Around 100 posties and unionists rallied outside the headquarters of Australia Post on August 1 to protest the latest attempts by its management to undermine the wages and conditions of its employees and reduce its service to the community.
Australia Post intends to close the Fitzroy delivery centre, which covers the suburbs of Clifton Hill, North Fitzroy, Fitzroy, Abbotsford and Collingwood. Posties and night staff for the suburbs of North Fitzroy and Clifton Hill are moving to the Preston delivery centre, but staff covering the other suburbs have been told that they are no longer required to service their area.
Instead, Australia Post intends to split their jobs in two, with mail sorting taking place in the city while delivery will be done separately by new staff or contractors without access to a meal break or penalty rates. By turning previously full- and part-time jobs into piecemeal jobs, Australia Post hopes to reduce the wages by making it impossible for overtime rates to kick in. The new staff will also only receive $15.80 an hour — a pay cut of 15% — and a shift time of four hours.
Service in the affected areas will drop due to mail taking longer to reach its destination or being misdirected. The posties who sort the mail will no longer have any connection with the community they serve.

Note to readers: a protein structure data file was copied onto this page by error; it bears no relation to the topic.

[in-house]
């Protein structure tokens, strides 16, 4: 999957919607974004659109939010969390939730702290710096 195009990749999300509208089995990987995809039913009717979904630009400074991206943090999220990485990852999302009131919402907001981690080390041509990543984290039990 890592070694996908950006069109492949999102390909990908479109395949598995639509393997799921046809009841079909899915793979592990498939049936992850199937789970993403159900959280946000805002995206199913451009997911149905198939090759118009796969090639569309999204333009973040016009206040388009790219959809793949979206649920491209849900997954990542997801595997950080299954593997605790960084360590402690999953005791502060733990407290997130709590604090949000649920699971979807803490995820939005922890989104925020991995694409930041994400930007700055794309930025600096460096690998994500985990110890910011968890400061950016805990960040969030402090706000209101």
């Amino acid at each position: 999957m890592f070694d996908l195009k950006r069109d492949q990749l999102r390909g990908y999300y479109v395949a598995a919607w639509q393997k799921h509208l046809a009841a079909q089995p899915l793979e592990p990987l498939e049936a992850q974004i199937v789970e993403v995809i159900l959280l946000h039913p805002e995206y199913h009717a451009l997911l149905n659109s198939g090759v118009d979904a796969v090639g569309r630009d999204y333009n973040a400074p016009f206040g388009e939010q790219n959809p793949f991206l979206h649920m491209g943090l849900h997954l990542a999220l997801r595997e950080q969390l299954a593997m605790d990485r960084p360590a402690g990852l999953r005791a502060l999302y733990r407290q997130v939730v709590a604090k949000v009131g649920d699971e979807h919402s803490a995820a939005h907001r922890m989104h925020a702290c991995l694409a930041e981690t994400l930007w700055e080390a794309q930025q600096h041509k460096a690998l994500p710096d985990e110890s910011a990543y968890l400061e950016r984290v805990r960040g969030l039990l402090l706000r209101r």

The 17 posties whose jobs are on the line have so far been offered night sorting positions from 1am to 9.30am, with the usual penalty rate for working unsociable hours reduced from 30% to 15%. If they don't accept these positions they are left scrambling for other jobs in another facility, where few full-time positions are available.
The Communications, Electrical and Plumbing Union (CEPU), which covers postal workers and was supposed to be consulted about this decision, was ignored and staff were simply asked to fill in a survey on their future work preferences.
At the rally, Joan Doyle, Victorian state secretary of the communications division of the CEPU, contrasted this latest attack with the double-digit pay increases and large cash bonuses of between $105,000 and $264,000 that upper management had awarded themselves. Australia Post's before-tax profit in the 2005-06 financial year was $516.6 million.
The current actions by management follow previous proposals to privatise Australia Post and protracted negotiations for the upcoming enterprise bargaining agreement. Management is attempting to have no limits on the contracting out of work, the franchising (privatising) of retail outlets, the use of AWAs (individual contracts) and the ability to downgrade workers' hours from full time to part time.
Further action will be forthcoming with a protest BBQ taking place outside the managing director's residence at 12 Copelen St South Yarra on August 12 at noon.